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Debugger Machine Interface (DMI)

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This is the home page for the Debugger Machine Interface (DMI) project.

Contents

Debugger Machine Interface (DMI) Working Group

Overview

MI is a line-based machine-oriented text interface to a debugger. The Gnu GDB debugger offers a reference implementation of MI emission. The MI interface is quickly becoming a de facto standard for integrating debuggers into a variety of environments. For example, Eclipse/CDT (http://www.eclipse.org/cdt) is a C/C++ IDE which consumes the MI emission (from GDB). Apple's Xcode is another IDE which utilizes the interface.

As more vendors turn to the MI API, it becomes important to standardize the API so that implementations don't diverge. Vendors' tools must continue to work with debuggers that emit the interface.

The current MI interface is incomplete: various vendors (and the open source community) have seen the need to add enhancements. The interface is also not completely documented in its various forms. For example, the GDB manual (http://sources.redhat.com/gdb/current/onlinedocs/gdb_25.html#SEC240) documents only a subset of the interface, while the Apple extensions are not documented at all (neither have they been incorporated back into open source). This makes it difficult for tools vendors (open source or not) and debuggers to work well together in a consistent manner.

Purpose

The purpose of the working group is to transform the MI interface into a standard Debugger Machine Interface (DMI).

The goals of the working group are:

  • Document the existing interface
  • Agree on changes and enhancements to the interface
  • Define vendor extensibility (that is, how 3rd party tools providers may extend the interface)
  • Decide which vendor extensions should be part of the standard interface
  • Implement the agreed on interface in Gnu GDB, as a reference implementation

The goals for the specification are:

  • Clarity and consistency (as the highest priority)
  • Vendor-neutrality (where possible)
  • Platform/OS-neutrality (where possible)
  • Language-neutrality (where possible)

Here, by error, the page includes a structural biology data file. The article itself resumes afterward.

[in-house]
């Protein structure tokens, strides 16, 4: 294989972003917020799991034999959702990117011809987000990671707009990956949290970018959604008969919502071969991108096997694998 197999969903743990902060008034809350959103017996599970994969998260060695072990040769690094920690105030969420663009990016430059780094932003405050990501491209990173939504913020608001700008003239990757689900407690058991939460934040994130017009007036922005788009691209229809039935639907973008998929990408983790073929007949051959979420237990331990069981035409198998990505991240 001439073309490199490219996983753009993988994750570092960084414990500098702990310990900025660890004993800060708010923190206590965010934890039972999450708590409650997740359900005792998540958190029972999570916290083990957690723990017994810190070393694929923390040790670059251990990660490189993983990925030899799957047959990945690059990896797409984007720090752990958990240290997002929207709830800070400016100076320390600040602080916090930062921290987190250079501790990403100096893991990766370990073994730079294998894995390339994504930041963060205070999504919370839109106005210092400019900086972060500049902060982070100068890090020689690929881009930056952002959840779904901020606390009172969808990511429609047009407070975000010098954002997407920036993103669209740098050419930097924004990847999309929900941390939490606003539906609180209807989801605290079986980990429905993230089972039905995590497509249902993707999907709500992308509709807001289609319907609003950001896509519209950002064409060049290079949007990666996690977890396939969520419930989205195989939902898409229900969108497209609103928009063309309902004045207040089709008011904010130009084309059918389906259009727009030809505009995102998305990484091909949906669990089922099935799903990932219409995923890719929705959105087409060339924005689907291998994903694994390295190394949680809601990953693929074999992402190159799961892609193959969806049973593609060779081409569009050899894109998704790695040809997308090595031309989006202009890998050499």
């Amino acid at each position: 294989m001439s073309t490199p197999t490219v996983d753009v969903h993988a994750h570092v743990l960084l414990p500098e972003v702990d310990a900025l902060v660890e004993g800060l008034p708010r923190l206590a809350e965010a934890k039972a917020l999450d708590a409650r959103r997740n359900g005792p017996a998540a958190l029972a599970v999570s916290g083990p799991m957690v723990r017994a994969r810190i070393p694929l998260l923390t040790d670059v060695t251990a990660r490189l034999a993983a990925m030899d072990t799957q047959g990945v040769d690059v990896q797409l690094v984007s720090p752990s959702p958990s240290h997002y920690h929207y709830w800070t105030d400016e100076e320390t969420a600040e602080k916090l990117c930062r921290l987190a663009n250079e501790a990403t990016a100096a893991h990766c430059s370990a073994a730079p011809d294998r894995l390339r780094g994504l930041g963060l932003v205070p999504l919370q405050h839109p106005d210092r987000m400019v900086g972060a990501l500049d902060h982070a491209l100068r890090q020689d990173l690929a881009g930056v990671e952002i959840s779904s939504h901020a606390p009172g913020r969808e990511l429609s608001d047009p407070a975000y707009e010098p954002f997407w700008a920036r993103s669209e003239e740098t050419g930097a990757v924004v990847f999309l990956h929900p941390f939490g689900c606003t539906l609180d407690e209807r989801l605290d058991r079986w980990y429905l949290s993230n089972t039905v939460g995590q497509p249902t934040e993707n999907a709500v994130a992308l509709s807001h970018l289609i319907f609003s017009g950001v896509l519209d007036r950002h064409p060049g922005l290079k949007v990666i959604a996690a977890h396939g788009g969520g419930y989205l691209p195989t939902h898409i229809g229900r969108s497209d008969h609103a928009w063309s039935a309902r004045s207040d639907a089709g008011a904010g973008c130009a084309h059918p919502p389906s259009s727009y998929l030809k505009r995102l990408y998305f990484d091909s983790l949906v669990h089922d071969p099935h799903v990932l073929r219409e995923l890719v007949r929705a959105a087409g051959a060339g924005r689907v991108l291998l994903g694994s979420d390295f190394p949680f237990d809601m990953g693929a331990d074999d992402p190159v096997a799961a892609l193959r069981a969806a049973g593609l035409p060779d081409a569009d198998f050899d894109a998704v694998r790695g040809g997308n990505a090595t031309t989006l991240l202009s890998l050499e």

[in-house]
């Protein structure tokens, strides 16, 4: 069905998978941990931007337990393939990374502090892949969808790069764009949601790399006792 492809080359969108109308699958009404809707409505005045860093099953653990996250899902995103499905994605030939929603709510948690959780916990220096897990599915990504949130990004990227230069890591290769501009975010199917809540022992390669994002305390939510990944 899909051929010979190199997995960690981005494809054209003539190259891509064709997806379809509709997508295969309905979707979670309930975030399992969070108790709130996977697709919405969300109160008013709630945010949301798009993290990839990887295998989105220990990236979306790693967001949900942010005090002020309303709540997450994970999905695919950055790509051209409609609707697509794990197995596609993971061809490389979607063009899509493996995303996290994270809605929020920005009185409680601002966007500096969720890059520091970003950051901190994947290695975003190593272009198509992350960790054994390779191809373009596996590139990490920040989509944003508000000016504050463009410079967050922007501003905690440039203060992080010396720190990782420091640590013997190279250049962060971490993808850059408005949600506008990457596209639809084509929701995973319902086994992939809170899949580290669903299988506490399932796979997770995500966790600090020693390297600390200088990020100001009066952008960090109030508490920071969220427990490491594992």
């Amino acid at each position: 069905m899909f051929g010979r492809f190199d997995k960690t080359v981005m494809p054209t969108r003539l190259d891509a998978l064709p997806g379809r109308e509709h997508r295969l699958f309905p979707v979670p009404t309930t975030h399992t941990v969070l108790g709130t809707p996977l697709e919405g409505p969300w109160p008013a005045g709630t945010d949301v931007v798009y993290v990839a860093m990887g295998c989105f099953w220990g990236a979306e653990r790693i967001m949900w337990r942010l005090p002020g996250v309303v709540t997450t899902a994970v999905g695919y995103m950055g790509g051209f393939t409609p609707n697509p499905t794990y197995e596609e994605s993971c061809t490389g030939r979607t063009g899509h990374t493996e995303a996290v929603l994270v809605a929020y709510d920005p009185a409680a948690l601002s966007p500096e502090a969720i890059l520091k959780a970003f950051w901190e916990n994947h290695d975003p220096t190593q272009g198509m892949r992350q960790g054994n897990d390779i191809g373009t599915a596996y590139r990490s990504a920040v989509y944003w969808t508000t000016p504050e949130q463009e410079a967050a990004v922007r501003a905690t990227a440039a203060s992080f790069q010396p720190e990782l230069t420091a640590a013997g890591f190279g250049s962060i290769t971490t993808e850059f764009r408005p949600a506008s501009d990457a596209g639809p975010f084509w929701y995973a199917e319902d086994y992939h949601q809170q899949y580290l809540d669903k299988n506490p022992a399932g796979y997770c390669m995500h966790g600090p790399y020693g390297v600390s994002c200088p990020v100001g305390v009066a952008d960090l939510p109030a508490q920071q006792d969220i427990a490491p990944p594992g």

• Provision of a single specification for all vendors and debuggers
  • Compatibility with earlier versions
  • Improvement of the interface over time
  • Vendor-extensibility
  • Run-time performance (the interface shouldn't require operations which lead to poor performance)
  • Use of standard good practices in creating the specification (such as referencing and incorporating knowledge of related specifications where sensible)
  • Support the Gnu GDB project by implementing any agreed changes and enhancements to the interface.

Non-goals for the specification are:

  • Support for debugger "futures"
  • Formal standardization of the interface (ANSI or ISO)
  • Enforcing particular semantics on debuggers

Current Group Members

FSF Developers (GNU GDB, GNU Emacs):

Interested Tools Vendors:

Other:

How to become a member

If you would like to be added to this working group, please contact Susan Macchia (mailto:susan.macchia@intel.com).

Mailing Lists

You do not need to be a workgroup member to participate in discussions about DMI or the Public Review, just join the DMI Mailing List (http://lists.linux-foundation.org/mailman/listinfo/dmi-discuss).

The dmi-workgroup mailing list (http://lists.freestandards.org/mailman/listinfo/dmi-workgroup) is for workgroup related info (meeting agenda, minutes, announcements).

We also encourage you to support our sponsor, the Free Standards Group.

Developing the DMI Spec

We will be using a series of wiki pages to develop the spec. See the meeting minutes in the dmi-workgroup list (http://lists.freestandards.org/pipermail/dmi-workgroup/2006-May/thread.html#8).

The first pass is to document what the manual says/what gdb does, including vendor variations. A wiki is a good tool for this kind of collaborative content gathering.

The DMIwiki is the place to start.


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